In the Pipeline: K-9 unit deserves your help

At the going rate, 27 kilos of cocaine will fetch $1.3 million on the street.

But the cost of finding such a cache? The price of a dog's chew toy.

After all, that's all Bohdy ever wants in return for uncovering dope, chasing down bad guys or performing other heroic acts.

Bohdy is one of two magnificent Belgian Malinois shepherds in the Huntington Beach Police Department's K-9 division.

He made big news last week when he sniffed out some drugs. It all started with a routine traffic stop near the end of Edinger Avenue by the Huntington Harbour marina. The HBPD requested a backup car.

Officer Casey Thomas was nearby with his partner, Bohdy.

"We were just in the area coincidentally so we went over there," Thomas said several days later. "By law, we're allowed to have the dog run around the car to check things out if people are being rightfully detained. Once I saw Bohdy give the alert, which he does by scratching the ground, we knew something might be up. For Bohdy, it's all about the toy. Everything he does is just about getting that reward. That's how these dogs are trained."

Moments later, 5-year-old Bohdy got the reward, a simple rope toy, and the cops recovered the 27 kilos of cocaine. The two suspects arrested were arraigned Jan. 30 and are awaiting a preliminary hearing.

Currently, the HBPD employs two dogs: Bohdy and Marco. As Capt. Russell Reinhart — who worked K-9 early in his career — explained to me, the police force at one time had four dogs in its K-9 division and would like to reach that number again soon.

Watching these highly trained, enormously efficient animals makes one understand why cops want more of them on the force.

The dogs are much different at home, where they live with their respective handler-officers.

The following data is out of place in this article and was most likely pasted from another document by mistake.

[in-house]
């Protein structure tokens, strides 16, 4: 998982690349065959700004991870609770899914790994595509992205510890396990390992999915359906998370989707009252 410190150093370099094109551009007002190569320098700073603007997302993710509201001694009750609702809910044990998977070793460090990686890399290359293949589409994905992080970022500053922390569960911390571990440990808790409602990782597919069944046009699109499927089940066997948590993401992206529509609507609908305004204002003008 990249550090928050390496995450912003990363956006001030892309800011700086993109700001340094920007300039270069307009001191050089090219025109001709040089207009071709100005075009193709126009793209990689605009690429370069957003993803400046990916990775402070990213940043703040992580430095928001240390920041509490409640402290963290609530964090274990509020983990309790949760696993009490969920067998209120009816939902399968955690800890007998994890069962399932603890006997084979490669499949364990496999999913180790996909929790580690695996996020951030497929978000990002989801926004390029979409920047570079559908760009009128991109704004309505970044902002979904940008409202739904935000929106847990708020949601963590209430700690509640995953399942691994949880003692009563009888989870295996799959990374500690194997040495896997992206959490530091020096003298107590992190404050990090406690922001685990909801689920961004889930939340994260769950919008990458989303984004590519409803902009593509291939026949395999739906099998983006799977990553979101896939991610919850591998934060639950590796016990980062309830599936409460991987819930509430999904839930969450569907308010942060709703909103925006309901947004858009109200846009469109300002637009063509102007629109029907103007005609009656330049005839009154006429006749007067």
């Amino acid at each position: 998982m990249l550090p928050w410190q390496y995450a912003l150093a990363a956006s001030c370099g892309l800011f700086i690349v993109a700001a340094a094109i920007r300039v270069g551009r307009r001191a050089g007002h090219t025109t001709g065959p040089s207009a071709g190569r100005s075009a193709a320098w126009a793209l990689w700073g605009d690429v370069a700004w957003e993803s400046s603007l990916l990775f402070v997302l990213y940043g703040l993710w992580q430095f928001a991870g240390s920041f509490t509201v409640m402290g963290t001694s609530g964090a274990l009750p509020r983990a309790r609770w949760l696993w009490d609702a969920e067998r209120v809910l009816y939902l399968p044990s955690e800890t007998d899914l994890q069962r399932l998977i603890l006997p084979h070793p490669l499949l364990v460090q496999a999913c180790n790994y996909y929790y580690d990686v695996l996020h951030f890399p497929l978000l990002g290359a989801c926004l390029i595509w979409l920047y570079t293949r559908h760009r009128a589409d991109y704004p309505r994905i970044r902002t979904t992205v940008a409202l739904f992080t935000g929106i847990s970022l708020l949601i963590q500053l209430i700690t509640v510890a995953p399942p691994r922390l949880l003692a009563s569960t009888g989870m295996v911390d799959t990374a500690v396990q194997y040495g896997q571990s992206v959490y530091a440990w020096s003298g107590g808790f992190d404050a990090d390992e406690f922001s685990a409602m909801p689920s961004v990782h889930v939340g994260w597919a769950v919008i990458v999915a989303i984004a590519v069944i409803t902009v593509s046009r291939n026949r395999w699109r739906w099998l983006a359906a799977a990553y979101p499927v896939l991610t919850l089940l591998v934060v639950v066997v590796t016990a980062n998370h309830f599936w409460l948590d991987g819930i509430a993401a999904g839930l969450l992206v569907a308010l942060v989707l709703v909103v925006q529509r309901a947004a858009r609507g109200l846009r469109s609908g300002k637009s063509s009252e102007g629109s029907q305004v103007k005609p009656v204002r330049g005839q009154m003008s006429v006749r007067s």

"Bohdy is a wonderful family pet," Thomas said. "But once he gets to work, it's all business. He feeds off the energy of the officers around him."

Marco is the same way.

"Something just seems to click once they put the police vest on," said his handler, Officer Wade Wilson. "These are very intelligent animals that seem to have an understanding of what is at stake out there."

In addition to protecting the officers in the field, the dogs are trained to identify five distinct narcotic scents: cocaine, methamphetamine, heroin, ecstasy and marijuana.

When they pick up a scent, that doesn't necessarily mean that drugs are present. The dogs' noses are sensitive enough to catch transfer scents, which may occur when someone comes in contact with a narcotic and then touches, say, a steering wheel. But in this case, Bohdy struck pay dirt.

Bohdy and Marco, like many other canine squad dogs, come from and are trained in Holland, which is why HBPD officers deliver their commands in Dutch.

Watching the officers interact with their dogs is fascinating and gives one a deep sense of how special these partnerships are. The dogs clearly adore and respect their masters. And like most dogs, all they want to do is play. But they know that sometimes they only get that reward once they achieve the task.

The K-9 unit has a remarkable history that is brought home with a visit to the Sea Breeze Cemetery on Beach Boulevard. There, against the wall, the gravestones bear the names of and years served by these ferociously loyal officers: Barron, Fox, Rambo, Aslan, Atlas, Rex, Kim. The list goes on.

As Capt. Reinhardt said, the department is eager to rebuild the K-9 unit. But budgets today are tight and so any help is appreciated.

The Huntington Beach Canine Assn. is a nonprofit group that receives donations to support training, equipment and canine purchases. If you'd like to help, mail donations to a HBCA, 7962 Moonmist Circle., Huntington Beach, CA 92648.

Thank you to the handlers for taking me behind the scenes for a peek at these truly brave and determined four-legged officers. Pity the perp who tries to escape on foot with one of these on the trail. But perhaps envy the family and officers who keep them warm and safe in their homes.

Excellent work, HBPD officers, both human and dog. Be safe out there.

CHRIS EPTING is the author of 19 books, including the new "Baseball in Orange County," from Arcadia Publishing. You can chat with him on Twitter @chrisepting.

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